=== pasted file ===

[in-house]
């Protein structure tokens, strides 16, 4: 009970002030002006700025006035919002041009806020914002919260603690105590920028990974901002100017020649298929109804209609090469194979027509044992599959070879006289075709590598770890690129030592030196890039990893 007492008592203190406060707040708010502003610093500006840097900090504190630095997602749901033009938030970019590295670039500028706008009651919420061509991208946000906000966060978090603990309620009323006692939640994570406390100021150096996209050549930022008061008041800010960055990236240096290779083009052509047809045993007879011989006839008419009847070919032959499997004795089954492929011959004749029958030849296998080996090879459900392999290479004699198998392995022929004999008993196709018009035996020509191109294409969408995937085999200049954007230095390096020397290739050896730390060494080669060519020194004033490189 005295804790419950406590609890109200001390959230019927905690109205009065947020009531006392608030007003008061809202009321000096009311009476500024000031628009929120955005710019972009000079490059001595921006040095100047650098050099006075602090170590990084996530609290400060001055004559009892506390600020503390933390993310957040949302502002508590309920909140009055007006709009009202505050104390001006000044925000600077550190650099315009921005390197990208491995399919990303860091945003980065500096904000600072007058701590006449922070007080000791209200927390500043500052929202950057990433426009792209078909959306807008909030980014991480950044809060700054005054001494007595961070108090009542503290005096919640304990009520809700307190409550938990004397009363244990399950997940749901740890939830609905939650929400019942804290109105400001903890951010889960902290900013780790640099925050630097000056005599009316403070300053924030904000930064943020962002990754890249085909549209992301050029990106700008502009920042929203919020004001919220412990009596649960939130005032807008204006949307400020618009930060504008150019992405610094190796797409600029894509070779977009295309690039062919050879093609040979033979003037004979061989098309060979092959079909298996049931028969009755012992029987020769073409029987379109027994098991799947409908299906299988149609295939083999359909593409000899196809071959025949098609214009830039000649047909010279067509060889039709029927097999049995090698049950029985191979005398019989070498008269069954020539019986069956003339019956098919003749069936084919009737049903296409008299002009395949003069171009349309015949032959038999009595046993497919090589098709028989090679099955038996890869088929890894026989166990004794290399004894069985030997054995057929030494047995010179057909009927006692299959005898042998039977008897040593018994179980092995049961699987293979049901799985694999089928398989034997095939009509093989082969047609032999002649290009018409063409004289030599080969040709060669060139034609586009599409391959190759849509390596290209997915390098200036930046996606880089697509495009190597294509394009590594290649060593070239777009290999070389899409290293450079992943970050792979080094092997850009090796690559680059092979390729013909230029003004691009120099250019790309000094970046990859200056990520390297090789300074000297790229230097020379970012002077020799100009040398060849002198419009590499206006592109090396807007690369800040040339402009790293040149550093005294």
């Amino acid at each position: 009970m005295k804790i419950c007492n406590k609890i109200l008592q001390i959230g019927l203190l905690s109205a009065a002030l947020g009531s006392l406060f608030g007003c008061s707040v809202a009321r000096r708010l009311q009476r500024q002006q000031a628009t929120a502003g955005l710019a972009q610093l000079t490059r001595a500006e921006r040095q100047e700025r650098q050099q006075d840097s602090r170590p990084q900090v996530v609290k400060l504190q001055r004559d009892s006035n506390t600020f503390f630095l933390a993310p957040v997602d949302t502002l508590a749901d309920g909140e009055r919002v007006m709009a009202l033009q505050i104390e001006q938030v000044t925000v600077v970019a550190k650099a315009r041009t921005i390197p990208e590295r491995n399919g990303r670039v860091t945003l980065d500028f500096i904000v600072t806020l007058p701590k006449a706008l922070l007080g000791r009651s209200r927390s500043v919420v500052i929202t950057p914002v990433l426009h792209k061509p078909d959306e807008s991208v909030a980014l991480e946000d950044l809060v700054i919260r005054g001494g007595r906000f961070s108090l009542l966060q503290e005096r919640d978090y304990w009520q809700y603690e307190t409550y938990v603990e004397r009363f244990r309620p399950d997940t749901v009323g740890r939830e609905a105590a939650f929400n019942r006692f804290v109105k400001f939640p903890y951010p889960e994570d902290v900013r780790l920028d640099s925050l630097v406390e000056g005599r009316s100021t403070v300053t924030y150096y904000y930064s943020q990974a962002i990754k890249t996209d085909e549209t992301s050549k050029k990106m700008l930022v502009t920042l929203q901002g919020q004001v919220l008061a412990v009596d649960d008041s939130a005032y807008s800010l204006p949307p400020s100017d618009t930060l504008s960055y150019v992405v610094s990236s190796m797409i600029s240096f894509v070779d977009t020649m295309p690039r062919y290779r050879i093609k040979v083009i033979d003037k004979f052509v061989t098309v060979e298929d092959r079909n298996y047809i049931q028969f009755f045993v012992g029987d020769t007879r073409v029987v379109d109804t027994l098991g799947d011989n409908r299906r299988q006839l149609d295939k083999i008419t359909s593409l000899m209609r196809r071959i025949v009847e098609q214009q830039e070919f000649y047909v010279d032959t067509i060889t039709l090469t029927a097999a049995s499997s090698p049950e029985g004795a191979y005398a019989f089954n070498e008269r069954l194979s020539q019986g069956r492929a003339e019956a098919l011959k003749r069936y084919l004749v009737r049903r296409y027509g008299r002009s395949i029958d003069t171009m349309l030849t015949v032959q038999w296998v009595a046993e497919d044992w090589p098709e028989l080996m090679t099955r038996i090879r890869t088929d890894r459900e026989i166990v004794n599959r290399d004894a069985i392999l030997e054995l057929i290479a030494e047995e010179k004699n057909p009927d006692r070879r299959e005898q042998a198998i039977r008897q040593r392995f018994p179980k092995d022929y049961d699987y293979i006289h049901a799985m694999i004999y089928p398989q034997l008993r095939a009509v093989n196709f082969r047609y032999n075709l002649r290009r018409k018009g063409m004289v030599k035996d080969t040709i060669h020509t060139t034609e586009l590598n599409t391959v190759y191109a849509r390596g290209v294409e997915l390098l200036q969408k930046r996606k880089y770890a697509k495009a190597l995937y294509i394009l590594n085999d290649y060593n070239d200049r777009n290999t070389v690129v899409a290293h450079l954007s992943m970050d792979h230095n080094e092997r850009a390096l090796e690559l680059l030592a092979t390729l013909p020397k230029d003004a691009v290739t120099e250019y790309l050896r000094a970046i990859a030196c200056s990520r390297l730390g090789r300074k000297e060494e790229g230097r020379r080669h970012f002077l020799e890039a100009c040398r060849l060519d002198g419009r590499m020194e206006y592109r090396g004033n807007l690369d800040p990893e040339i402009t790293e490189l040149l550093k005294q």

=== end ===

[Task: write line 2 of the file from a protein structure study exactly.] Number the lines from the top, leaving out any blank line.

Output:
């Protein structure tokens, strides 16, 4: 009970002030002006700025006035919002041009806020914002919260603690105590920028990974901002100017020649298929109804209609090469194979027509044992599959070879006289075709590598770890690129030592030196890039990893 007492008592203190406060707040708010502003610093500006840097900090504190630095997602749901033009938030970019590295670039500028706008009651919420061509991208946000906000966060978090603990309620009323006692939640994570406390100021150096996209050549930022008061008041800010960055990236240096290779083009052509047809045993007879011989006839008419009847070919032959499997004795089954492929011959004749029958030849296998080996090879459900392999290479004699198998392995022929004999008993196709018009035996020509191109294409969408995937085999200049954007230095390096020397290739050896730390060494080669060519020194004033490189 005295804790419950406590609890109200001390959230019927905690109205009065947020009531006392608030007003008061809202009321000096009311009476500024000031628009929120955005710019972009000079490059001595921006040095100047650098050099006075602090170590990084996530609290400060001055004559009892506390600020503390933390993310957040949302502002508590309920909140009055007006709009009202505050104390001006000044925000600077550190650099315009921005390197990208491995399919990303860091945003980065500096904000600072007058701590006449922070007080000791209200927390500043500052929202950057990433426009792209078909959306807008909030980014991480950044809060700054005054001494007595961070108090009542503290005096919640304990009520809700307190409550938990004397009363244990399950997940749901740890939830609905939650929400019942804290109105400001903890951010889960902290900013780790640099925050630097000056005599009316403070300053924030904000930064943020962002990754890249085909549209992301050029990106700008502009920042929203919020004001919220412990009596649960939130005032807008204006949307400020618009930060504008150019992405610094190796797409600029894509070779977009295309690039062919050879093609040979033979003037004979061989098309060979092959079909298996049931028969009755012992029987020769073409029987379109027994098991799947409908299906299988149609295939083999359909593409000899196809071959025949098609214009830039000649047909010279067509060889039709029927097999049995090698049950029985191979005398019989070498008269069954020539019986069956003339019956098919003749069936084919009737049903296409008299002009395949003069171009349309015949032959038999009595046993497919090589098709028989090679099955038996890869088929890894026989166990004794290399004894069985030997054995057929030494047995010179057909009927006692299959005898042998039977008897040593018994179980092995049961699987293979049901799985694999089928398989034997095939009509093989082969047609032999002649290009018409063409004289030599080969040709060669060139034609586009599409391959190759849509390596290209997915390098200036930046996606880089697509495009190597294509394009590594290649060593070239777009290999070389899409290293450079992943970050792979080094092997850009090796690559680059092979390729013909230029003004691009120099250019790309000094970046990859200056990520390297090789300074000297790229230097020379970012002077020799100009040398060849002198419009590499206006592109090396807007690369800040040339402009790293040149550093005294």